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Biography of William Blake

An image of William Blake

William Blake was born November 28, 1757 at 28 Broad Street, Golden Square, London, England. His father was a London hosier who encouraged Blake's artist abilities.

In his early years, Blake insists that he was a seer of visions claiming to have seen "Ezekiel sitting under a green bough," and "a tree full of angels at Peckham.&qout; He was originally educated at home by his mother, however in 1767 Blake began attending Henry Par's drawing school where he began engraving copies of drawings of Greek antiquities.

At the age of 14, Blake became an apprentice to James Basire for seven years. While studying under Basire, he was sent to Gothic churches across London to help inspire his art.

After he turned 21, Blake finished his apprenticeship and became a professional engraver.

In 1779, Blake became a student at the Royal Academy. There, he rebelled against the so called "unfinished style" of fashionable painters, such as Rubens.

By 1782 Blake met John Flaxman, who was becoming a patron. The same year, Blake met Catherine Bouche, a poor illiterate girl five years younger. He taught her to read, write, and even trained her as an engraver. During this time, George Cumberland, a founder of the National Gallery, became an admirer of Blake's work.

Poetical Sketches, Blake's first collection of poems, was published in 1783. Then in 1788, at the age of 31, Blake began practicing "relief etching", also known as illuminated printing, which he later used to produce four books; Songs of Innocence and Experience, The Book of Thel, The Marriage of Heaven and Hell, and Jerusalem.

Blake's belief was that self-published books would liberate the artist and author from the tyranny of censorship by the Church and State.

Around this time, Blake befriended painter John Henry Fuseli.

Early in Blake's marriage, there were a few problems, like every marriage. The largest problem of all, was that of the couple's failure to produce children. Blake suggested bringing in a concubine, however changed his mind after Catherine showed distress at the idea.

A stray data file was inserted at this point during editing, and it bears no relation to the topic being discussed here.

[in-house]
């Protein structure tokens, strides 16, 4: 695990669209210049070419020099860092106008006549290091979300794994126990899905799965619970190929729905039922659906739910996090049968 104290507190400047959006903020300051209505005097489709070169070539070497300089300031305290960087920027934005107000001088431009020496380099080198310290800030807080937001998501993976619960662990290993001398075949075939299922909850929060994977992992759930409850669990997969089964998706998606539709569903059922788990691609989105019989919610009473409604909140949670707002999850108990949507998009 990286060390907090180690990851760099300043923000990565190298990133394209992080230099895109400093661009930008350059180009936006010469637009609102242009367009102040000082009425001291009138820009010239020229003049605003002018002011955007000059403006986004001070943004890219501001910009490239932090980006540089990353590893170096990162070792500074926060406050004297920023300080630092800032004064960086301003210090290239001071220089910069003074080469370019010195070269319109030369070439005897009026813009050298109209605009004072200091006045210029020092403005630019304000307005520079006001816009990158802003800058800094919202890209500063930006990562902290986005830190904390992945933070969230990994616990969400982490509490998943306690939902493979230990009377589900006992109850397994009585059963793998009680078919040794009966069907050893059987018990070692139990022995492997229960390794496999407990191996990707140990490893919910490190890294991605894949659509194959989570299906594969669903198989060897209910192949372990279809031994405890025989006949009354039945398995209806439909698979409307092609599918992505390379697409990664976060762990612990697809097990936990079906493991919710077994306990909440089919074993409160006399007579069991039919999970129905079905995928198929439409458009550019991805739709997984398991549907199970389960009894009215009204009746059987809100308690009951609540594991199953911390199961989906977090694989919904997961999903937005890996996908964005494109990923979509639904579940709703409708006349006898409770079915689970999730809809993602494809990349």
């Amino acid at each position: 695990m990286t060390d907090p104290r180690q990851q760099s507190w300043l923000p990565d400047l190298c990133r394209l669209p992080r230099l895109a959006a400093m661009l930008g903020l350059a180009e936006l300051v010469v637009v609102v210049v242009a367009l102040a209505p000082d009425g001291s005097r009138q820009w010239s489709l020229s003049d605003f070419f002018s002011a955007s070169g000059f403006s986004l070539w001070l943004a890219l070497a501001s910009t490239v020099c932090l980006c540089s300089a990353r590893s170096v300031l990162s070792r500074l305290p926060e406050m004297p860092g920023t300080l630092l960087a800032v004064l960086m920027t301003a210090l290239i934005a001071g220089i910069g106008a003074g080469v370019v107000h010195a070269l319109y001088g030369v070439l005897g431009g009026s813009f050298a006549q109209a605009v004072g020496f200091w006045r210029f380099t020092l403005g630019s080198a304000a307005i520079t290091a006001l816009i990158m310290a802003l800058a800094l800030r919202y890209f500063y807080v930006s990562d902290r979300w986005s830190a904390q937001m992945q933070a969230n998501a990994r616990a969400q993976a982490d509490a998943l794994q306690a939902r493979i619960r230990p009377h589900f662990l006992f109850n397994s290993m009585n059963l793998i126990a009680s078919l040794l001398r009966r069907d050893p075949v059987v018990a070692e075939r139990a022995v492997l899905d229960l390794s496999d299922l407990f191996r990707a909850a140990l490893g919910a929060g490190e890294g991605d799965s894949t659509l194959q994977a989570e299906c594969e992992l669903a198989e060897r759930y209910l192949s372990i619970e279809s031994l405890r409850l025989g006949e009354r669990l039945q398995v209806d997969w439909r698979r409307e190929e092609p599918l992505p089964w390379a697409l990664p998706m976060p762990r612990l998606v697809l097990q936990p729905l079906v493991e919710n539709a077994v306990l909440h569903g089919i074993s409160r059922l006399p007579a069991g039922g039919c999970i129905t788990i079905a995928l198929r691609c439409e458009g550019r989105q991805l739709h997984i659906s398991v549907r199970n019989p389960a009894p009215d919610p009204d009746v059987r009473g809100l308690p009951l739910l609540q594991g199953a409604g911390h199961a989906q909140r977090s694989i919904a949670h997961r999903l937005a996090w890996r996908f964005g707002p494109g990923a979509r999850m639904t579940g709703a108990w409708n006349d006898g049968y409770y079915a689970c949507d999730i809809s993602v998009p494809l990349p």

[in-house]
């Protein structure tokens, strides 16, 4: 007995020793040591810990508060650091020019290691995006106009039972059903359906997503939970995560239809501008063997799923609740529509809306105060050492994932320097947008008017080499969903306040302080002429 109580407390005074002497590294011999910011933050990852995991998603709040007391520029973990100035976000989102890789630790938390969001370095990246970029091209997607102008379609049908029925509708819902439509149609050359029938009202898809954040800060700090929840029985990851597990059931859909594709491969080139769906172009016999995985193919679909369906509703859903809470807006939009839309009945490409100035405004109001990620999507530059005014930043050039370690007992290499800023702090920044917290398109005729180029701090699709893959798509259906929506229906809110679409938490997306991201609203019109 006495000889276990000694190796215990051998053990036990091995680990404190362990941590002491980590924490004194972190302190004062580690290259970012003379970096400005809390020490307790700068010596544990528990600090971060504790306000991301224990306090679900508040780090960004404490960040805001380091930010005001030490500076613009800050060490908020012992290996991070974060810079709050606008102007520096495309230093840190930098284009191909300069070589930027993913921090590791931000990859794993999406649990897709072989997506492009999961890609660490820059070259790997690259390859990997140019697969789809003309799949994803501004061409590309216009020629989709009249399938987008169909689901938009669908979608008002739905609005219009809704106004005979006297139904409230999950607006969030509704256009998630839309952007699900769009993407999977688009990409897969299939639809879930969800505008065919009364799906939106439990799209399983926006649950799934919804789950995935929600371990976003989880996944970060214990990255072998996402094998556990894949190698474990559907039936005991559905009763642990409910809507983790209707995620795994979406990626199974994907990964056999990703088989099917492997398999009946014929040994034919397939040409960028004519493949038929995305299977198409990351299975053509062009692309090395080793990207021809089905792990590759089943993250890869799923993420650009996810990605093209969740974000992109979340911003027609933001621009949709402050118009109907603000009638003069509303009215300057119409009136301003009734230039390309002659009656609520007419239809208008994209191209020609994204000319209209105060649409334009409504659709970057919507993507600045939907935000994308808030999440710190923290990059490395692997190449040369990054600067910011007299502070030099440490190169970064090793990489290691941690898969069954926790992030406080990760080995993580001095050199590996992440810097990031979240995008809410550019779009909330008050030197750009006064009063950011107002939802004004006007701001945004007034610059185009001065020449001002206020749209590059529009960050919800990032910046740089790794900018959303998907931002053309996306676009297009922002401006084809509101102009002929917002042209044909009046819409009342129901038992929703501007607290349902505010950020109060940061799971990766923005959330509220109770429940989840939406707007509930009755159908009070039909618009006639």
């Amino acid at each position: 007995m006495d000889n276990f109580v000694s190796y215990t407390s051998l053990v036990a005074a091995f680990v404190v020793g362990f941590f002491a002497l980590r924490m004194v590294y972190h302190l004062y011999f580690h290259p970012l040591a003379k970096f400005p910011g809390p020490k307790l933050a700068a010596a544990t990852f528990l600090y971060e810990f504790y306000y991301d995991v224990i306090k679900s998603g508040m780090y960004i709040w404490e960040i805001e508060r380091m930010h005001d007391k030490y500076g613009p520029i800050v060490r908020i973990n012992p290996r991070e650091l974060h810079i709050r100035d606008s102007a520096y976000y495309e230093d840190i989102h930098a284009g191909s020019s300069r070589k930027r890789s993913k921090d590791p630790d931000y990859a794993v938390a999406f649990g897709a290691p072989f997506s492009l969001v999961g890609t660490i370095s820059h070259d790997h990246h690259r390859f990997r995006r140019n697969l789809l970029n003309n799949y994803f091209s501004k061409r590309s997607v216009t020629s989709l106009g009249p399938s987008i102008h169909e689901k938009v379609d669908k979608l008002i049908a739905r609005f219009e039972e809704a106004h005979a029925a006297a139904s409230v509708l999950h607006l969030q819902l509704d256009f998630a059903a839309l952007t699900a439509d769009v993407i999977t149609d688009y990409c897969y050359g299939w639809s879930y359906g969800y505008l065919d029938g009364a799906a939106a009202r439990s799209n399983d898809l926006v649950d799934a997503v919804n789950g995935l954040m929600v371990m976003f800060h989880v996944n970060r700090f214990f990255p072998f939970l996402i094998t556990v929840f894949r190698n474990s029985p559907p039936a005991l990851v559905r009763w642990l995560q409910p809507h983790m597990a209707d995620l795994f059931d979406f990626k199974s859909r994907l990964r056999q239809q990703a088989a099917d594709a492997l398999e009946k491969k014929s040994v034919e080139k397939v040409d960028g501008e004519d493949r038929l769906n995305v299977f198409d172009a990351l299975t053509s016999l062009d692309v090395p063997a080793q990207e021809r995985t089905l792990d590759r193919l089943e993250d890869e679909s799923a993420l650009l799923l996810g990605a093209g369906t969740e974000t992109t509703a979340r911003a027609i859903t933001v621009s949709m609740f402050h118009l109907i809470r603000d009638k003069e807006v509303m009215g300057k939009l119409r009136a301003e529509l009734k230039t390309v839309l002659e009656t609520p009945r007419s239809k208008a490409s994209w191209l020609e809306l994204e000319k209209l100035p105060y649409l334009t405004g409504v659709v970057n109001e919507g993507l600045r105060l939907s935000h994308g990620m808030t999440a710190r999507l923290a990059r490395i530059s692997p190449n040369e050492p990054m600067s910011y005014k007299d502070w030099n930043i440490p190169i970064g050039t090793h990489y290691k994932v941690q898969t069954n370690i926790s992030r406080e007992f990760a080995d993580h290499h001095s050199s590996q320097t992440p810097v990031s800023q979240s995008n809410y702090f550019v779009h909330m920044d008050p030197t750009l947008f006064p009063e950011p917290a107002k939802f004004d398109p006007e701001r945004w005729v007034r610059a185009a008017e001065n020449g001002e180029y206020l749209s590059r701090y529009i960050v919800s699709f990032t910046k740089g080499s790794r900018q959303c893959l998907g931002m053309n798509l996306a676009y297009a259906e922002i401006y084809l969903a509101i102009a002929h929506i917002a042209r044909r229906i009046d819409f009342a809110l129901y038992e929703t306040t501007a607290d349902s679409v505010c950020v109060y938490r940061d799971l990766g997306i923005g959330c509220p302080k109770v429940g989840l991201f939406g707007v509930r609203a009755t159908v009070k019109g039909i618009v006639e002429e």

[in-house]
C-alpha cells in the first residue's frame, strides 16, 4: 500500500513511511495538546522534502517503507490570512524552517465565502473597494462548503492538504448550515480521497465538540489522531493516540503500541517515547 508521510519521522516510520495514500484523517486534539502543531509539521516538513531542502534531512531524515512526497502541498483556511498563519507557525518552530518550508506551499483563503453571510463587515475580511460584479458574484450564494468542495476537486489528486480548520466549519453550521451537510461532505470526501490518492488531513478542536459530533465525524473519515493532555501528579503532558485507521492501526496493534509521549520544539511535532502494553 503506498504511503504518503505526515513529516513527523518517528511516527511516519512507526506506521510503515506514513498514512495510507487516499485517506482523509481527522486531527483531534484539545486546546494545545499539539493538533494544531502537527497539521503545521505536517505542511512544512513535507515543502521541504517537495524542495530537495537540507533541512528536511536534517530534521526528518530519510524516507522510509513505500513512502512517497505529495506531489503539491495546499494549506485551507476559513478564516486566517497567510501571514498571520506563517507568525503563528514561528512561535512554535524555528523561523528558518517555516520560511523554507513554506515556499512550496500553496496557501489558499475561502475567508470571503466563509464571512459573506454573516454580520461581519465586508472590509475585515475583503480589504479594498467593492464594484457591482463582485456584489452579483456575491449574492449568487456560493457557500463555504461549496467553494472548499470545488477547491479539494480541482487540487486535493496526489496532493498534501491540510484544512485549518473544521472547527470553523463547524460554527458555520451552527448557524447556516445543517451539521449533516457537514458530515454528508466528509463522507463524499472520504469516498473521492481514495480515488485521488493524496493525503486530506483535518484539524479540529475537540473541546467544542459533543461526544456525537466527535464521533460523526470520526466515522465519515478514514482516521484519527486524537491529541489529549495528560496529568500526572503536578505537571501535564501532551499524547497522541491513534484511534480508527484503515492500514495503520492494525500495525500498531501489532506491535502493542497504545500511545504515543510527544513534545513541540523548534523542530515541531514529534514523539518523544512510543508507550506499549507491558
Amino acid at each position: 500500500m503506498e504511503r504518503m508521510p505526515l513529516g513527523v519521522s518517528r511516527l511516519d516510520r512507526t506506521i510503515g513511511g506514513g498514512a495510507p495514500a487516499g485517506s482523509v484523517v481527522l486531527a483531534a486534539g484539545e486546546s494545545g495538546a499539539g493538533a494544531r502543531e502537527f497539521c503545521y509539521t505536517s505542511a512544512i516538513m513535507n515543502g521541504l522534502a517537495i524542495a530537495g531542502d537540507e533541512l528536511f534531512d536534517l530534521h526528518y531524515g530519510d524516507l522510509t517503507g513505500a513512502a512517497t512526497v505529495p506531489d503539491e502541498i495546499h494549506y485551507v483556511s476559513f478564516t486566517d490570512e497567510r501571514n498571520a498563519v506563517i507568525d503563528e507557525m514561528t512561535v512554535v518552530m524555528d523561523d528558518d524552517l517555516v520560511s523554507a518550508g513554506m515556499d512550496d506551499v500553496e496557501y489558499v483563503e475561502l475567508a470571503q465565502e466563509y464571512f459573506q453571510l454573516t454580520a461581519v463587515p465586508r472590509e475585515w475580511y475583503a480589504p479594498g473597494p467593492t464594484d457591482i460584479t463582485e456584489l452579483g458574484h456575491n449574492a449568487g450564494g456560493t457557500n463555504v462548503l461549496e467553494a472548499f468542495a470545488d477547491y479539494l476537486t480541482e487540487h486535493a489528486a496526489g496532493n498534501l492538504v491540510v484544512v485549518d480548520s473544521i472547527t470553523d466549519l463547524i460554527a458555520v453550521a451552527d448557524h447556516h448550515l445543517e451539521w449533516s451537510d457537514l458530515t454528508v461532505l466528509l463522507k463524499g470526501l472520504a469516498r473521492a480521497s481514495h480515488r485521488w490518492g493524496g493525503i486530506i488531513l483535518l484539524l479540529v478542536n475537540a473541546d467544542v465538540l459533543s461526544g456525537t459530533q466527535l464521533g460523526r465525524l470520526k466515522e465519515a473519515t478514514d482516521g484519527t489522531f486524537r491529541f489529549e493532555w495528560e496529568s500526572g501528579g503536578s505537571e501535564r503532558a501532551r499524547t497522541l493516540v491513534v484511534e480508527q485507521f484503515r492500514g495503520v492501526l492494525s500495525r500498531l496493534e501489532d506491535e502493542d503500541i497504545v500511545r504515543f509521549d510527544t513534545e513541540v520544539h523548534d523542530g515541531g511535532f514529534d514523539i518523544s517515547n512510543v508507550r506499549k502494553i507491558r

Later, Blake sold numerous works, particularly Bible illustrations, to Thomas Butts, who saw Blake as a friend in need instead of an artist. Geoffrey Keynes, a biographer, later described Butts as 'a dumb admirer of genius, which he could see but not quite understand.'

Around 1800, Blake moved to Sussex at Felpham (now known as West Sussex) to take a job illustrating the works of William Hayley, a mediocre poet. While in Sussex, Blake wrote Milton: a Poem which was later published between 1804 and 1808. The preface included the poem And did those feet in ancient time, but was discarded in later editions. Ironically, this was one of Blake's best-known and well-understood poems as the words were later used in the hymn Jerusalem.

In 1802, Blake returned to London and began to work on Jerusalem. He was introduced to a young artist named John Linnel, who in turn introduced him to Samuel Palmer, who belonged to a group called the "Shoreham Ancients." The group shared Blake's beliefs on modern trends. He also learned new advances in watercolor painting and found an audience willing to hear his ideas.

Shortly after, Blake began his illustrations for the Book of Job. John Ruskin likened the works to Rembrandt.

William Blake died on August 12, 1827 and was originally buried in an unmarked grave at Bunhill Fields, London. Since then, he has been given a proper memorial for him and his wife.

Blake was a loving and caring soul who was misunderstood by the world, except by a select few. He lived a cheerful and content life of poverty filled with visions and dreams. Blake sums up his life best by his statement "The imagination is not a State: it is the Human existence itself."

Poems by William Blake

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